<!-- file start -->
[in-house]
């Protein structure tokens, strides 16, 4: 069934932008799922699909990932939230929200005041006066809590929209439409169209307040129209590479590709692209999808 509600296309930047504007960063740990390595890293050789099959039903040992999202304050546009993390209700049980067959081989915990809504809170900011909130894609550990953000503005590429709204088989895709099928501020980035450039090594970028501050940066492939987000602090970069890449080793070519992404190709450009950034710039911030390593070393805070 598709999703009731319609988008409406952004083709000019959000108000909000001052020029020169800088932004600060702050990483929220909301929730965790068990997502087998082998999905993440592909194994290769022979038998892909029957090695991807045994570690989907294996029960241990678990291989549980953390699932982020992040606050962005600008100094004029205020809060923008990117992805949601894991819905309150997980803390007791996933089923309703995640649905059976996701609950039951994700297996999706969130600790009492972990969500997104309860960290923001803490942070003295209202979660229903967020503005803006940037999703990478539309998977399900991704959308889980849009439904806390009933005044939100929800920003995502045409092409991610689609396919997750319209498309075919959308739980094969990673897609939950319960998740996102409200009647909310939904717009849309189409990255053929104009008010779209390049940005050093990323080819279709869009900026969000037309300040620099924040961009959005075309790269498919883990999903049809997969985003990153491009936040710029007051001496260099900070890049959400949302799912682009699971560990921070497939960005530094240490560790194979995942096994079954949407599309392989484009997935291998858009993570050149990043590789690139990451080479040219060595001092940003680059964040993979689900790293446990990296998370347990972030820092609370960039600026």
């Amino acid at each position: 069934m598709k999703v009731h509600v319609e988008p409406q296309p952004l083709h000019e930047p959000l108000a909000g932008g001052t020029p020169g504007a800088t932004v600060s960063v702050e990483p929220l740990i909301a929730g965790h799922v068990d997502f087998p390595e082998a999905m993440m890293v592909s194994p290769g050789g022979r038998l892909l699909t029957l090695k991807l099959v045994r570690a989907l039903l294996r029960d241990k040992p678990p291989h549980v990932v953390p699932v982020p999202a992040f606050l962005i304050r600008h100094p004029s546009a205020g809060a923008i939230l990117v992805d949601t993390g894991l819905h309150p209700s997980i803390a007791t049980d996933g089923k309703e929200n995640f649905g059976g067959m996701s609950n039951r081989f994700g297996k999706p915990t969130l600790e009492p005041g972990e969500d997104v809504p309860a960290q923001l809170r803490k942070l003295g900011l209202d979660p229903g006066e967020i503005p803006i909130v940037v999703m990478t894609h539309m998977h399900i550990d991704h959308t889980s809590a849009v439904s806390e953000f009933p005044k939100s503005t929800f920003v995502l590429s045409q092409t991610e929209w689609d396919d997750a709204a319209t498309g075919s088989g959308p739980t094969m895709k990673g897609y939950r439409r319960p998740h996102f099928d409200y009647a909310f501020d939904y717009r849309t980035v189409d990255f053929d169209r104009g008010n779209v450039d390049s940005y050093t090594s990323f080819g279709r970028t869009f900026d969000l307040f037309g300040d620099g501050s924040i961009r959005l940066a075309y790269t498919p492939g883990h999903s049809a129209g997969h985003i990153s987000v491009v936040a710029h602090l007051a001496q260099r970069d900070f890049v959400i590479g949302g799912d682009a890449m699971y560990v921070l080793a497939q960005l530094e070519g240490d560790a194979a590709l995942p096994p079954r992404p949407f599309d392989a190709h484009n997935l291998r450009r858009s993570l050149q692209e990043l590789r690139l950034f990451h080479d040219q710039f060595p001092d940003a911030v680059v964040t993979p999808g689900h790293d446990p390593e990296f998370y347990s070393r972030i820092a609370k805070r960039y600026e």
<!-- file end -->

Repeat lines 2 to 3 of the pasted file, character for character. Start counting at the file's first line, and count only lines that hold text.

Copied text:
């Protein structure tokens, strides 16, 4: 069934932008799922699909990932939230929200005041006066809590929209439409169209307040129209590479590709692209999808 509600296309930047504007960063740990390595890293050789099959039903040992999202304050546009993390209700049980067959081989915990809504809170900011909130894609550990953000503005590429709204088989895709099928501020980035450039090594970028501050940066492939987000602090970069890449080793070519992404190709450009950034710039911030390593070393805070 598709999703009731319609988008409406952004083709000019959000108000909000001052020029020169800088932004600060702050990483929220909301929730965790068990997502087998082998999905993440592909194994290769022979038998892909029957090695991807045994570690989907294996029960241990678990291989549980953390699932982020992040606050962005600008100094004029205020809060923008990117992805949601894991819905309150997980803390007791996933089923309703995640649905059976996701609950039951994700297996999706969130600790009492972990969500997104309860960290923001803490942070003295209202979660229903967020503005803006940037999703990478539309998977399900991704959308889980849009439904806390009933005044939100929800920003995502045409092409991610689609396919997750319209498309075919959308739980094969990673897609939950319960998740996102409200009647909310939904717009849309189409990255053929104009008010779209390049940005050093990323080819279709869009900026969000037309300040620099924040961009959005075309790269498919883990999903049809997969985003990153491009936040710029007051001496260099900070890049959400949302799912682009699971560990921070497939960005530094240490560790194979995942096994079954949407599309392989484009997935291998858009993570050149990043590789690139990451080479040219060595001092940003680059964040993979689900790293446990990296998370347990972030820092609370960039600026």
């Amino acid at each position: 069934m598709k999703v009731h509600v319609e988008p409406q296309p952004l083709h000019e930047p959000l108000a909000g932008g001052t020029p020169g504007a800088t932004v600060s960063v702050e990483p929220l740990i909301a929730g965790h799922v068990d997502f087998p390595e082998a999905m993440m890293v592909s194994p290769g050789g022979r038998l892909l699909t029957l090695k991807l099959v045994r570690a989907l039903l294996r029960d241990k040992p678990p291989h549980v990932v953390p699932v982020p999202a992040f606050l962005i304050r600008h100094p004029s546009a205020g809060a923008i939230l990117v992805d949601t993390g894991l819905h309150p209700s997980i803390a007791t049980d996933g089923k309703e929200n995640f649905g059976g067959m996701s609950n039951r081989f994700g297996k999706p915990t969130l600790e009492p005041g972990e969500d997104v809504p309860a960290q923001l809170r803490k942070l003295g900011l209202d979660p229903g006066e967020i503005p803006i909130v940037v999703m990478t894609h539309m998977h399900i550990d991704h959308t889980s809590a849009v439904s806390e953000f009933p005044k939100s503005t929800f920003v995502l590429s045409q092409t991610e929209w689609d396919d997750a709204a319209t498309g075919s088989g959308p739980t094969m895709k990673g897609y939950r439409r319960p998740h996102f099928d409200y009647a909310f501020d939904y717009r849309t980035v189409d990255f053929d169209r104009g008010n779209v450039d390049s940005y050093t090594s990323f080819g279709r970028t869009f900026d969000l307040f037309g300040d620099g501050s924040i961009r959005l940066a075309y790269t498919p492939g883990h999903s049809a129209g997969h985003i990153s987000v491009v936040a710029h602090l007051a001496q260099r970069d900070f890049v959400i590479g949302g799912d682009a890449m699971y560990v921070l080793a497939q960005l530094e070519g240490d560790a194979a590709l995942p096994p079954r992404p949407f599309d392989a190709h484009n997935l291998r450009r858009s993570l050149q692209e990043l590789r690139l950034f990451h080479d040219q710039f060595p001092d940003a911030v680059v964040t993979p999808g689900h790293d446990p390593e990296f998370y347990s070393r972030i820092a609370k805070r960039y600026e």